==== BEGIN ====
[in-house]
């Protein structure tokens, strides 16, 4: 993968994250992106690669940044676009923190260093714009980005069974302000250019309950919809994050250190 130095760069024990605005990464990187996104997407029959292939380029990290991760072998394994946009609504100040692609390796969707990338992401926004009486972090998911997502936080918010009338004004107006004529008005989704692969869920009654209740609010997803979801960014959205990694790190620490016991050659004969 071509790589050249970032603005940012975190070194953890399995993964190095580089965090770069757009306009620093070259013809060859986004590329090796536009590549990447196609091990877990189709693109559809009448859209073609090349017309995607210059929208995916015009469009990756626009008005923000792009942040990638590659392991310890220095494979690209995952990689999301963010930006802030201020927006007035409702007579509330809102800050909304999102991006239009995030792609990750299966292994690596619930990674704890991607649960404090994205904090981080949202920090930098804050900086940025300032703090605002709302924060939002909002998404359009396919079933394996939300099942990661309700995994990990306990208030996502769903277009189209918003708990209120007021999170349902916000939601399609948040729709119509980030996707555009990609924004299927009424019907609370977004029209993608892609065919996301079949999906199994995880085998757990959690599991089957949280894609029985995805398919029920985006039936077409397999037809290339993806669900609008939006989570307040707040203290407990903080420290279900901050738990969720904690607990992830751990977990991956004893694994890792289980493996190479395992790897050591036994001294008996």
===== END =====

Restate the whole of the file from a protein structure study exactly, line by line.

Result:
[in-house]
């Protein structure tokens, strides 16, 4: 993968994250992106690669940044676009923190260093714009980005069974302000250019309950919809994050250190 130095760069024990605005990464990187996104997407029959292939380029990290991760072998394994946009609504100040692609390796969707990338992401926004009486972090998911997502936080918010009338004004107006004529008005989704692969869920009654209740609010997803979801960014959205990694790190620490016991050659004969 071509790589050249970032603005940012975190070194953890399995993964190095580089965090770069757009306009620093070259013809060859986004590329090796536009590549990447196609091990877990189709693109559809009448859209073609090349017309995607210059929208995916015009469009990756626009008005923000792009942040990638590659392991310890220095494979690209995952990689999301963010930006802030201020927006007035409702007579509330809102800050909304999102991006239009995030792609990750299966292994690596619930990674704890991607649960404090994205904090981080949202920090930098804050900086940025300032703090605002709302924060939002909002998404359009396919079933394996939300099942990661309700995994990990306990208030996502769903277009189209918003708990209120007021999170349902916000939601399609948040729709119509980030996707555009990609924004299927009424019907609370977004029209993608892609065919996301079949999906199994995880085998757990959690599991089957949280894609029985995805398919029920985006039936077409397999037809290339993806669900609008939006989570307040707040203290407990903080420290279900901050738990969720904690607990992830751990977990991956004893694994890792289980493996190479395992790897050591036994001294008996």